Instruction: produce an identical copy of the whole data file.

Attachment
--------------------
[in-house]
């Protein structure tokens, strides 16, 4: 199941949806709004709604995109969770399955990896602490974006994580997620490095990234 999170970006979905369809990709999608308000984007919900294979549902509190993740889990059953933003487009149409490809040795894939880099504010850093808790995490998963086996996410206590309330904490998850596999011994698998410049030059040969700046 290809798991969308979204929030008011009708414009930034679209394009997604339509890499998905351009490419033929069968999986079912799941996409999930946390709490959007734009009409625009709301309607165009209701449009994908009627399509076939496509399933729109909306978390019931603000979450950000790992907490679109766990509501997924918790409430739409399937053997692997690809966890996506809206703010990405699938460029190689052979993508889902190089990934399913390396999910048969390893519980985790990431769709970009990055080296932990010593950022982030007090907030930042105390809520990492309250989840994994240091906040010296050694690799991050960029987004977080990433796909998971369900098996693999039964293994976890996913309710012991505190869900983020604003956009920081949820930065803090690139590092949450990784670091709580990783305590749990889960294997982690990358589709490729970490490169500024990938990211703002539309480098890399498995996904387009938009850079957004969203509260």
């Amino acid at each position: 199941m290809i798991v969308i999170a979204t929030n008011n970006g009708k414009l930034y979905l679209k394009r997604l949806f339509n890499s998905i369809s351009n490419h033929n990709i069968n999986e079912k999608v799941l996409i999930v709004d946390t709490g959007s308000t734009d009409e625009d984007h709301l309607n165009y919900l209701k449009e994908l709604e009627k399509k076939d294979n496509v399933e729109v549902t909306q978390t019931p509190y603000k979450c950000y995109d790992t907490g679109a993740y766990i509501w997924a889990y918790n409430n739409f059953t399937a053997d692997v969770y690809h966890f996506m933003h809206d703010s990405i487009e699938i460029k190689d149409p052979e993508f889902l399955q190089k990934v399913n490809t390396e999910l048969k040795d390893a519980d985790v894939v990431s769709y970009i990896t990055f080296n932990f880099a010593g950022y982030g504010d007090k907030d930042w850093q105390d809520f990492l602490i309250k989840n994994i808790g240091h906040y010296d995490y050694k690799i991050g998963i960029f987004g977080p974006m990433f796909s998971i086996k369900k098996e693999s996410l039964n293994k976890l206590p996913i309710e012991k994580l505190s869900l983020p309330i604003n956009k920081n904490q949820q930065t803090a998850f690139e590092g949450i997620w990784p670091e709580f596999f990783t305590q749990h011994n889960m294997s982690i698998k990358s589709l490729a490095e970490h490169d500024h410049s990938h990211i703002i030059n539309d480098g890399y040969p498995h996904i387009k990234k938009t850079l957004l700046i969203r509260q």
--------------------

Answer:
[in-house]
């Protein structure tokens, strides 16, 4: 199941949806709004709604995109969770399955990896602490974006994580997620490095990234 999170970006979905369809990709999608308000984007919900294979549902509190993740889990059953933003487009149409490809040795894939880099504010850093808790995490998963086996996410206590309330904490998850596999011994698998410049030059040969700046 290809798991969308979204929030008011009708414009930034679209394009997604339509890499998905351009490419033929069968999986079912799941996409999930946390709490959007734009009409625009709301309607165009209701449009994908009627399509076939496509399933729109909306978390019931603000979450950000790992907490679109766990509501997924918790409430739409399937053997692997690809966890996506809206703010990405699938460029190689052979993508889902190089990934399913390396999910048969390893519980985790990431769709970009990055080296932990010593950022982030007090907030930042105390809520990492309250989840994994240091906040010296050694690799991050960029987004977080990433796909998971369900098996693999039964293994976890996913309710012991505190869900983020604003956009920081949820930065803090690139590092949450990784670091709580990783305590749990889960294997982690990358589709490729970490490169500024990938990211703002539309480098890399498995996904387009938009850079957004969203509260």
């Amino acid at each position: 199941m290809i798991v969308i999170a979204t929030n008011n970006g009708k414009l930034y979905l679209k394009r997604l949806f339509n890499s998905i369809s351009n490419h033929n990709i069968n999986e079912k999608v799941l996409i999930v709004d946390t709490g959007s308000t734009d009409e625009d984007h709301l309607n165009y919900l209701k449009e994908l709604e009627k399509k076939d294979n496509v399933e729109v549902t909306q978390t019931p509190y603000k979450c950000y995109d790992t907490g679109a993740y766990i509501w997924a889990y918790n409430n739409f059953t399937a053997d692997v969770y690809h966890f996506m933003h809206d703010s990405i487009e699938i460029k190689d149409p052979e993508f889902l399955q190089k990934v399913n490809t390396e999910l048969k040795d390893a519980d985790v894939v990431s769709y970009i990896t990055f080296n932990f880099a010593g950022y982030g504010d007090k907030d930042w850093q105390d809520f990492l602490i309250k989840n994994i808790g240091h906040y010296d995490y050694k690799i991050g998963i960029f987004g977080p974006m990433f796909s998971i086996k369900k098996e693999s996410l039964n293994k976890l206590p996913i309710e012991k994580l505190s869900l983020p309330i604003n956009k920081n904490q949820q930065t803090a998850f690139e590092g949450i997620w990784p670091e709580f596999f990783t305590q749990h011994n889960m294997s982690i698998k990358s589709l490729a490095e970490h490169d500024h410049s990938h990211i703002i030059n539309d480098g890399y040969p498995h996904i387009k990234k938009t850079l957004l700046i969203r509260q």